'Hand to God': A deadly funny, profane adult morality tale with sock puppets

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Matteo Scammell as Timothy and Aubie Merrylees as Jason with his alter ego Tyrone in the Philadelphia Theatre Company's production of 'Hand to God' at the Suzanne Roberts Theatre.

You haven’t really lived until you’ve watched sock puppets have orgiastic, porn-movie sex.

That’s pretty much the climax of Hand to God, a belly-achingly hilarious satire about religion, morality, and  hypocrisy playing now through April 30 at Philadelphia Theatre Company’s Suzanne Roberts Theatre on Broad Street.

East Texas playwright Robert Askins’ Tony-nominated 2015 Broadway hit uses a delightfully demented mélange of live actors and puppets to mount a frontal, take-no-prisoners assault on Middle America. See Askins discuss the play in a video interview posted on YouTube.

Set in Askins’ hometown of Cypress, Hand to God is about a recently bereaved Texas teen named Jason who uses a sock puppet to express the confusing mess of rage, grief, guilt, and lust that has gripped him since his father’s death.

Soon enough, the craftily decorated white tube sock he’s christened Tyrone takes over, Jekyll and Hyde-style, and proceeds to blast everyone around Jason with bilious insults, including his mom, Margery (Grace Gonglewski, PTC’s Vanya and Sonia and Masha and Spike), and the family’s Pollyanna of a pastor, Greg (William Zielenski, PTC’s Trumbo).

Through Tyrone, Jason even manages to have his first sexual encounter -- albeit with another tube sock.

Witness that love scene, and your life won’t be quite the same.

Though it will have you in stitches from start to finish with its absurdist story line and delectably profane irreverence, Hand to God isn’t exactly profound. It flounders when it tries to deliver a serious message in its concluding minutes. Director Matt Pfeiffer and the superb cast focus most of their energies on the funny bits. It’s a wise move.

Aubie Merrylees (Stupid F*%# Bird at the Arden) delivers an inspired turn as Jason and Tyrone. (The role earned Steven Boyer a Tony nod in the Broadway production.)

A member of People’s Light making his PTC debut, Merrylees is electric as he swiftly maneuvers around the stage while simultaneously working his puppet and delivering two sets of lines. There are uncanny flashes when you believe Tyrone is a separate person as he hugs Jason, punches him, pulls him by his hair, and throws him across the room.

Merrylees’ performance reaches great heights in his scenes with his neurotic, repressed, super-religious mom,  played with crackling crazy energy by Gonglewski. A five-time Barrymore Award-winning Philly theater favorite, she grounds the play.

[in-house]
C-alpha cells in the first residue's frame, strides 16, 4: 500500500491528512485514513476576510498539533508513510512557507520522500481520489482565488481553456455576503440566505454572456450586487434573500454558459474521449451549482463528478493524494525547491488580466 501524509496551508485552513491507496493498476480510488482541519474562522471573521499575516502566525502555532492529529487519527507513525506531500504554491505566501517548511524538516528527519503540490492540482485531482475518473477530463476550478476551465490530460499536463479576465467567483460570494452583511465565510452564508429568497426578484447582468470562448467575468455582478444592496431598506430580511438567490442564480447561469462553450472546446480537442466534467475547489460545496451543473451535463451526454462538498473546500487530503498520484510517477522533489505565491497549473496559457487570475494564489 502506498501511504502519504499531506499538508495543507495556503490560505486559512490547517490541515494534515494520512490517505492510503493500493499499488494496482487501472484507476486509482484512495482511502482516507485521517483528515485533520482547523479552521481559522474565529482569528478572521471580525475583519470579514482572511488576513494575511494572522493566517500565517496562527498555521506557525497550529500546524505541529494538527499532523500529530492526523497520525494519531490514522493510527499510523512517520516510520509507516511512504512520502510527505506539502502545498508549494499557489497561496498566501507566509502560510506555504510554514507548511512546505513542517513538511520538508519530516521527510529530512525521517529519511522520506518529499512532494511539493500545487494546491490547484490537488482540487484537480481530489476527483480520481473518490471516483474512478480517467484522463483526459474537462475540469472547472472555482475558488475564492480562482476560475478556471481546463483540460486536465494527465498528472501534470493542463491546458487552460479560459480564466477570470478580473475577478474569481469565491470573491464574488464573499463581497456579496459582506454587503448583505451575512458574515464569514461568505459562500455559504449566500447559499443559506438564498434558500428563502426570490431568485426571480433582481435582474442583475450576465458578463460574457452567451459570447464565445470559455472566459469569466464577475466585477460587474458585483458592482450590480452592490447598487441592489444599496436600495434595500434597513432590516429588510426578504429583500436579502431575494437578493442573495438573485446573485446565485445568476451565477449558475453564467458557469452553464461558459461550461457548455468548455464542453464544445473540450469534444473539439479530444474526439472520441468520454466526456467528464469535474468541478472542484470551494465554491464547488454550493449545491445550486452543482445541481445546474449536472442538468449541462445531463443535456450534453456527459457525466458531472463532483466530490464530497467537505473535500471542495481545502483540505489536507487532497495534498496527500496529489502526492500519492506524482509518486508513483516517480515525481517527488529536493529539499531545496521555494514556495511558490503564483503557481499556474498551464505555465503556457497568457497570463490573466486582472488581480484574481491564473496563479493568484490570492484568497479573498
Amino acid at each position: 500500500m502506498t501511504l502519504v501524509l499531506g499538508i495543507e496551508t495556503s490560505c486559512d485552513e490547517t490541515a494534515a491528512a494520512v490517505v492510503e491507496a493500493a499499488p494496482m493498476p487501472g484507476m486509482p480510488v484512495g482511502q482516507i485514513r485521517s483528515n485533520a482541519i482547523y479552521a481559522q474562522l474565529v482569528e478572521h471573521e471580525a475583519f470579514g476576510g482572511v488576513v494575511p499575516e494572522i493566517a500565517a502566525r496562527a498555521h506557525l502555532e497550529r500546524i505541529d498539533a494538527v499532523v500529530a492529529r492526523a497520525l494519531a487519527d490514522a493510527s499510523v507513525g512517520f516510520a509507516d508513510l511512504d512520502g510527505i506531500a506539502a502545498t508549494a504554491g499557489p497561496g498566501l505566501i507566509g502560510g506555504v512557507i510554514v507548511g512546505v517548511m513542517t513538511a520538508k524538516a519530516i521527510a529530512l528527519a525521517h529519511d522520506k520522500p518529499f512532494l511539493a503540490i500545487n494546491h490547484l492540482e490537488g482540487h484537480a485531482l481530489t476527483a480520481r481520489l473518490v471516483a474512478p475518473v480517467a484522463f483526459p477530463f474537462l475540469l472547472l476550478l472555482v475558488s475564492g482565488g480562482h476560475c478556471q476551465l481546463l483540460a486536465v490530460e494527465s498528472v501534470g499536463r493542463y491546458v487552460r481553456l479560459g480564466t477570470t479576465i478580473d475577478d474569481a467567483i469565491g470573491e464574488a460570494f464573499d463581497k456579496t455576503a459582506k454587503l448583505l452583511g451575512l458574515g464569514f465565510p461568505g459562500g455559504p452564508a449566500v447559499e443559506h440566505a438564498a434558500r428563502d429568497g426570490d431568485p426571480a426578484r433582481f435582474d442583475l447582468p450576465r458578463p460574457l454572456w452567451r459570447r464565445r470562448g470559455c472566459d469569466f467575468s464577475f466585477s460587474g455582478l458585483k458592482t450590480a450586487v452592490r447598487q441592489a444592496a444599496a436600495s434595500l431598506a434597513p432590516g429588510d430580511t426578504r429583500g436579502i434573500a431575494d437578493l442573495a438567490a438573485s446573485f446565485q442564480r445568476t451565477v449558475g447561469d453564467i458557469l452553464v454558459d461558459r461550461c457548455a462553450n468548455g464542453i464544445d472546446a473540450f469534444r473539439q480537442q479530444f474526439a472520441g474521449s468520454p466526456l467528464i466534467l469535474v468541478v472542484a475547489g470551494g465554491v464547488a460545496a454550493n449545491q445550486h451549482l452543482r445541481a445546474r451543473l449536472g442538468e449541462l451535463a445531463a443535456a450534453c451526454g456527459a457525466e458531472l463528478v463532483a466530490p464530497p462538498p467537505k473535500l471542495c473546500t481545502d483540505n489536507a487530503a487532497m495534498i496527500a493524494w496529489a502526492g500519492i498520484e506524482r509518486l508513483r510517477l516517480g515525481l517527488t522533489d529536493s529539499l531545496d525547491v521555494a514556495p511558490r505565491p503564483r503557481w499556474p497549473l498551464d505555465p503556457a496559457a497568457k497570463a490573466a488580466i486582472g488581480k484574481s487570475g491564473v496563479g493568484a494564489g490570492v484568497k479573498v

The mother-son conflict explodes in a puppetry club for teens that Margery has organized at their church. The tiny group includes the troubled, shy -- and weirdly hypersexualized -- Jessica (Alex Keiper, Lizzie at 11th Hour) and Timothy (Matteo Scammell, PTC’s Detroit), a perpetually horny, aggressively homophobic bully. Scammell gives an impressive, physically imposing performance while Keiper downplays her presence until the sexual denouement. That's when she explodes onto the stage, armed with a female sock puppet who lusts after Tyrone.  It's great stuff. 

Askins creates situations that undermine the moral training his characters have been given by family, school, and church. Jason, for one, has been taught his entire life to reject and repress his darker desires. His father's death challenges everything, taxes him until he's ready to burst. Tyrone becomes his potty-mouthed savior, freeing him from guilt.

Margery also bursts out of her inner prison when she finds  herself on a collision course -- of lust and desire, of repulsion and hatred -- with the other two men in the group. (Which one does she lust after? I won't tell.)

Basically, it’s all a big ugly mess.

Then comes the exorcism.

I loved Hand to God -- until its clumsy conclusion. Askins’ satirical knife slices and dices so well, I expected him to soar when it came to its serious message, to the actual meat of the matter.

Askins’ message is clear enough. Religious guilt cripples human consciousness even as it civilizes us. But it’s delivered in such a clumsy, unsophisticated, and folksy way, it’s hard to take seriously.


Hand to God. Through April 30 at Philadelphia Theatre Company, Suzanne B. Roberts Theatre, South Broad and Lombard Streets. Tickets: $15-$69. Information: 215-985-0420 or PhiladelphiaTheatreCompany.org.